Saturday 14 March 2015

Malaysian cuisine

Yesterday, Jane and I joined forces to produce a Malaysian meal. Its preparation was far from simple and involved lots of stages, but we had all day available, and we actually enjoy cooking so it was no penance for us. As an aside though, let me say that I'm glad we have a dishwasher: I think we ran it 3 times yesterday!

Many readers will know that I was born in Malaysia. My family lived in Ipoh. One of our regular destinations for holidays was the island of Penang, which I loved so much that when I married and had children I took my own family back there  - and they loved it just as much. Penang is a real melting-pot of cultures and gives you easy access to a very wide spectrum of different food styles, ranging from Malay to Chinese, through Indian and Nonya, and even Orang Asli! Our interest in Malaysian cuisine was recently re-invigorated by watching Rachel Khoo's episode of "A Cook Abroad", in which she went back to the country to re-visit her roots. We found it very inspiring.

One of things I really wanted to try making was Roti Canai, a sort of half bread / half pastry flatbread affair, typically served with a rich dipping sauce or gravy. Although we have eaten it once or twice in restaurants we had never made it before. Anyway, as often happens, the internet came to our rescue and we found a very easy and profusely-illustrated recipe for it. If you feel like giving it a go yourself, HERE's a link.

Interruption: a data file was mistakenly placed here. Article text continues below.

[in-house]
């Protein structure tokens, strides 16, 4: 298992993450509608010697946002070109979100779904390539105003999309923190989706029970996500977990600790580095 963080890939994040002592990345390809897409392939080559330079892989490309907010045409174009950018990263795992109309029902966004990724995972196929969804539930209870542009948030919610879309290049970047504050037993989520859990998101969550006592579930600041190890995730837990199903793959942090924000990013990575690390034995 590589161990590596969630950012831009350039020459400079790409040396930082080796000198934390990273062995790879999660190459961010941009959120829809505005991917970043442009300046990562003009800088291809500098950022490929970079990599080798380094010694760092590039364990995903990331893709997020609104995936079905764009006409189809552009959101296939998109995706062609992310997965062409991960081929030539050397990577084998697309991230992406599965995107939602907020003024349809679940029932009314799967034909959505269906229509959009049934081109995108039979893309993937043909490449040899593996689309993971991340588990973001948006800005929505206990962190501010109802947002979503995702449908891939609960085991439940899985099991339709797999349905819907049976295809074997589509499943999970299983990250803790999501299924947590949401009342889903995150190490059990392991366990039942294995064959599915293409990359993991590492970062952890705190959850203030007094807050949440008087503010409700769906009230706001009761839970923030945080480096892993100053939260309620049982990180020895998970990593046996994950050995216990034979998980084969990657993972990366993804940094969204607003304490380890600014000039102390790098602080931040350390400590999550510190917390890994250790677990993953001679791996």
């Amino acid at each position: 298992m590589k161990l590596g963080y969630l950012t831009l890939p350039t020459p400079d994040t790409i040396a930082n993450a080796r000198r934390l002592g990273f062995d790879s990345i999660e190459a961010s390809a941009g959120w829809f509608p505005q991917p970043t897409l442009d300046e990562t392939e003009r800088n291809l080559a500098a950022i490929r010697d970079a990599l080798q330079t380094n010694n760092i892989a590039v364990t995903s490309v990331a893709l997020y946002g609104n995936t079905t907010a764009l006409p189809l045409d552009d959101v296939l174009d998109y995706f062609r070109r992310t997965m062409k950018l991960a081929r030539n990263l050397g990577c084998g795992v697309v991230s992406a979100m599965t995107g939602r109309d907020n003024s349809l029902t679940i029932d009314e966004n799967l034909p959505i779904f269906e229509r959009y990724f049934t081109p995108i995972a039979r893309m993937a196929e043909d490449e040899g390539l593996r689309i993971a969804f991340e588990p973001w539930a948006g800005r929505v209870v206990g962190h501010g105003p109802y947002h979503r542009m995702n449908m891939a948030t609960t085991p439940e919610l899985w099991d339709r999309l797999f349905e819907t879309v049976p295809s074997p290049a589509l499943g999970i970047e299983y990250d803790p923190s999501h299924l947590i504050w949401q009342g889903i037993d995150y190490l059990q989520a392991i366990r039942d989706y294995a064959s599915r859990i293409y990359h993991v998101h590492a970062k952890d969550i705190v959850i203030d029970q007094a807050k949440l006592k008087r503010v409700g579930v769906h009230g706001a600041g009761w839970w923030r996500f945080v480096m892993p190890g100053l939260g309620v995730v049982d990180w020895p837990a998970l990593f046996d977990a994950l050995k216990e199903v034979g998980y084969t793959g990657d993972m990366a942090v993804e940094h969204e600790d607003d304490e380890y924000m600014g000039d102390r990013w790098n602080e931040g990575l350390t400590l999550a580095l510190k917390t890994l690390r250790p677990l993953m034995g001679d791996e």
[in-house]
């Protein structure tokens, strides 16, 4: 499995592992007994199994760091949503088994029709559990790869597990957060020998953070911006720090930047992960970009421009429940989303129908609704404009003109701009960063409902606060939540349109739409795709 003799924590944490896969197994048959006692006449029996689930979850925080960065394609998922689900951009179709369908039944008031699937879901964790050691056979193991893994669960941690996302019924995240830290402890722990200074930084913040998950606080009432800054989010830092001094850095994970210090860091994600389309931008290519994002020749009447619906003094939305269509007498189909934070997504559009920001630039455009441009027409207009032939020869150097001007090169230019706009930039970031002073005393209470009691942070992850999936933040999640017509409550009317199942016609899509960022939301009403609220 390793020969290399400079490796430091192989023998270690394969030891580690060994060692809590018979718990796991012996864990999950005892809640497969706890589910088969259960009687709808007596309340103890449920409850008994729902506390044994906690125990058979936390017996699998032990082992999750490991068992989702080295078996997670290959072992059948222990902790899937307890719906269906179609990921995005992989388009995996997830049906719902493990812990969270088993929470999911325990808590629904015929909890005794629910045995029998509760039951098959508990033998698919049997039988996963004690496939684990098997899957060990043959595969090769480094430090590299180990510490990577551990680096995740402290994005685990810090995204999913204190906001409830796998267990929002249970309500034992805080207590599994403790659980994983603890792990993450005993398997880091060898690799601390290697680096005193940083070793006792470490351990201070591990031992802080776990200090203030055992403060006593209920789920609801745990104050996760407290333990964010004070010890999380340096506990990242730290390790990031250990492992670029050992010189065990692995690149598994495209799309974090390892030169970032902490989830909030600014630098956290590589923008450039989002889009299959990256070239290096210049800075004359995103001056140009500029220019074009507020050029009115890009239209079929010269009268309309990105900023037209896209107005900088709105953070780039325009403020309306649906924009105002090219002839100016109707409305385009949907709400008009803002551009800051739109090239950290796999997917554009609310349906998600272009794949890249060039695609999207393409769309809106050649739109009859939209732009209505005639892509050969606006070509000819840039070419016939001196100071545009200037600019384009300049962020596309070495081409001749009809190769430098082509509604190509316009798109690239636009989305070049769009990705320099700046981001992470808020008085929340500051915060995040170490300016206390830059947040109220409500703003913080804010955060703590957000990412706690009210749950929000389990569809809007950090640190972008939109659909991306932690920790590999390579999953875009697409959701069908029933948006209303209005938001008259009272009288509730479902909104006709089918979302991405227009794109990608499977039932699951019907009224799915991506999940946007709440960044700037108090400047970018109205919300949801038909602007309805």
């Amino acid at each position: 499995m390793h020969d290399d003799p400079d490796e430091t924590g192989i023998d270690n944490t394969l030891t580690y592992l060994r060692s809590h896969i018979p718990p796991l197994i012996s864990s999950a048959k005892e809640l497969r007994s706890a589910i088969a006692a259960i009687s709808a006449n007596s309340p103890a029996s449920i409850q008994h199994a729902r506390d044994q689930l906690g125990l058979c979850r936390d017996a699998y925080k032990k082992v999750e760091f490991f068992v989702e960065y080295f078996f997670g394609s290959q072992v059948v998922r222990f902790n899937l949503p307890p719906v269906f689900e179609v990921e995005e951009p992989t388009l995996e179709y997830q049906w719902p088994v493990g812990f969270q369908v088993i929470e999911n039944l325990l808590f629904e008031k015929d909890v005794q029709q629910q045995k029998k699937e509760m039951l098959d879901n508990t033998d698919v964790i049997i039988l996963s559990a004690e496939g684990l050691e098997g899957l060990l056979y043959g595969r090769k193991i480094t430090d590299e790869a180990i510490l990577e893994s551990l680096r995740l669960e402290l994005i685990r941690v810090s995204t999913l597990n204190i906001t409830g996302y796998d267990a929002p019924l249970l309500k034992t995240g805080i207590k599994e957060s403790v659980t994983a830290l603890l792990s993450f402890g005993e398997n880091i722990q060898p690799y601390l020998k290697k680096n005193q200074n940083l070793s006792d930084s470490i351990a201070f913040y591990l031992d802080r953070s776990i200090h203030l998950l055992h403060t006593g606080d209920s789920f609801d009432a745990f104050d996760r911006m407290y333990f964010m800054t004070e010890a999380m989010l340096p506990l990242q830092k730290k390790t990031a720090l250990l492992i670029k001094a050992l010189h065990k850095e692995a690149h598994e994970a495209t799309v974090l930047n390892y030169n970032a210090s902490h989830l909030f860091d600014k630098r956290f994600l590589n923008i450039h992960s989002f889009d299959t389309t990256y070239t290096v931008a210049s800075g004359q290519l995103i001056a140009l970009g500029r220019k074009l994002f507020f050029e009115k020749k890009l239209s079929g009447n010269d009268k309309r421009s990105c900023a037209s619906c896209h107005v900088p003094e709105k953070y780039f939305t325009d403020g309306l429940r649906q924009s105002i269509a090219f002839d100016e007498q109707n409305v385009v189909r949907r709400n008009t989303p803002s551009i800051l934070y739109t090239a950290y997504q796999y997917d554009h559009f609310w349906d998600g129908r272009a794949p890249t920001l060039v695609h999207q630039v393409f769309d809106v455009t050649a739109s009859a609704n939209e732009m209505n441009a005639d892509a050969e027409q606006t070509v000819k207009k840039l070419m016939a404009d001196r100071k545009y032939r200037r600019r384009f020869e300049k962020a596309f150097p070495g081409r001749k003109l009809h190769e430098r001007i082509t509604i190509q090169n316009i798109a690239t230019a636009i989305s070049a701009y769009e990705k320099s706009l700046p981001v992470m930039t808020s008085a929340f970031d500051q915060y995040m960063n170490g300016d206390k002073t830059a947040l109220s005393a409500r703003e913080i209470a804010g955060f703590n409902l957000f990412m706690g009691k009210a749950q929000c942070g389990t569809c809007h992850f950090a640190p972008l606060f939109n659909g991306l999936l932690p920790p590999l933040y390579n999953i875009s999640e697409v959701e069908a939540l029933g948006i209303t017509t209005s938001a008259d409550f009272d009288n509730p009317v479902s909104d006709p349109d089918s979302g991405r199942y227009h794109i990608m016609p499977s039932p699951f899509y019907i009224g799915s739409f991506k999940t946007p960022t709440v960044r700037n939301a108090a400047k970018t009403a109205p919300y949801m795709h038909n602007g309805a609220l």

We were too busy following the recipe to take many pictures, but here's one of some roti cooking. You cook it in a frying-pan greased with butter:

Since it is rolled, stretched and folded over, the roti comes out very much like puff pastry - layers of crispy deliciousness, from which you tear off chunks and dip them in your sauce.

I concocted the sauce myself, without a recipe. I fried some onions in oil, mixed in some of Jane's special Hot Curry Powder, added some powdered turmeric, coriander and 5-Spice, some ground black pepper, a couple of chillis from the freezer (de-seeded), some crushed garlic, some grated fresh ginger, a spoonful of "All-Purpose Seasoning" (to give it a savoury saltiness), about 250ml of water and a small tin of coconut milk. After cooking it for a few minutes I blended the mixture in the food-processor to a smooth consistency and allowed it to cool before decanting it into a covered container to let the flavours develop. At dinner-time the sauce/gravy was reheated in a saucepan and served in individual bowls.

We both agreed that it tasted very Malaysian! Beautifully rich, spicy and savoury.

Meanwhile... You will have seen the picture of the chicken satay at the top of this post. The meat for this of course had to be cut into chunks and marinated in a spice mix for a few hours before threading onto bamboo skewers. Our marinade included groundnut (peanut) oil, soy sauce, turmeric (mainly for the colour), curry powder and a small splash of sesame oil. I deliberately cut the meat into quite big chunks, because this means they don't dry out when being grilled. Another useful tip is to soak the bamboo skewers in water for a while before threading them, which helps to stop them burning.